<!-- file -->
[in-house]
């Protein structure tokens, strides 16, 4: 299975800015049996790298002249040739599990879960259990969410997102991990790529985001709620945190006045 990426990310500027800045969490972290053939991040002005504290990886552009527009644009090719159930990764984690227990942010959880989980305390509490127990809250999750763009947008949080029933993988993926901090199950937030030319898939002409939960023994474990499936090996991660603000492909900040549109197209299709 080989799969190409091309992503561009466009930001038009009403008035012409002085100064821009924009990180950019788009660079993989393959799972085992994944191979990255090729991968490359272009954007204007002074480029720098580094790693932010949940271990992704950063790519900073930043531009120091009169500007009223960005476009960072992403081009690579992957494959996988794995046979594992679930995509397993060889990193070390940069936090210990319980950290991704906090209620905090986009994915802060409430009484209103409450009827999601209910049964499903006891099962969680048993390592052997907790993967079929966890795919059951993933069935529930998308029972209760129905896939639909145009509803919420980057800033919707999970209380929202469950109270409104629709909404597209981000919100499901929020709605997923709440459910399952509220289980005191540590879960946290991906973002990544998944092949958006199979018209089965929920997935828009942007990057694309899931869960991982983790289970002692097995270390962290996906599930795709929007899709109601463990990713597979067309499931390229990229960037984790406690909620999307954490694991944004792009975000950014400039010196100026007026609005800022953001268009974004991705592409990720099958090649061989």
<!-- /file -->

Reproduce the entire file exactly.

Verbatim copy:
[in-house]
């Protein structure tokens, strides 16, 4: 299975800015049996790298002249040739599990879960259990969410997102991990790529985001709620945190006045 990426990310500027800045969490972290053939991040002005504290990886552009527009644009090719159930990764984690227990942010959880989980305390509490127990809250999750763009947008949080029933993988993926901090199950937030030319898939002409939960023994474990499936090996991660603000492909900040549109197209299709 080989799969190409091309992503561009466009930001038009009403008035012409002085100064821009924009990180950019788009660079993989393959799972085992994944191979990255090729991968490359272009954007204007002074480029720098580094790693932010949940271990992704950063790519900073930043531009120091009169500007009223960005476009960072992403081009690579992957494959996988794995046979594992679930995509397993060889990193070390940069936090210990319980950290991704906090209620905090986009994915802060409430009484209103409450009827999601209910049964499903006891099962969680048993390592052997907790993967079929966890795919059951993933069935529930998308029972209760129905896939639909145009509803919420980057800033919707999970209380929202469950109270409104629709909404597209981000919100499901929020709605997923709440459910399952509220289980005191540590879960946290991906973002990544998944092949958006199979018209089965929920997935828009942007990057694309899931869960991982983790289970002692097995270390962290996906599930795709929007899709109601463990990713597979067309499931390229990229960037984790406690909620999307954490694991944004792009975000950014400039010196100026007026609005800022953001268009974004991705592409990720099958090649061989």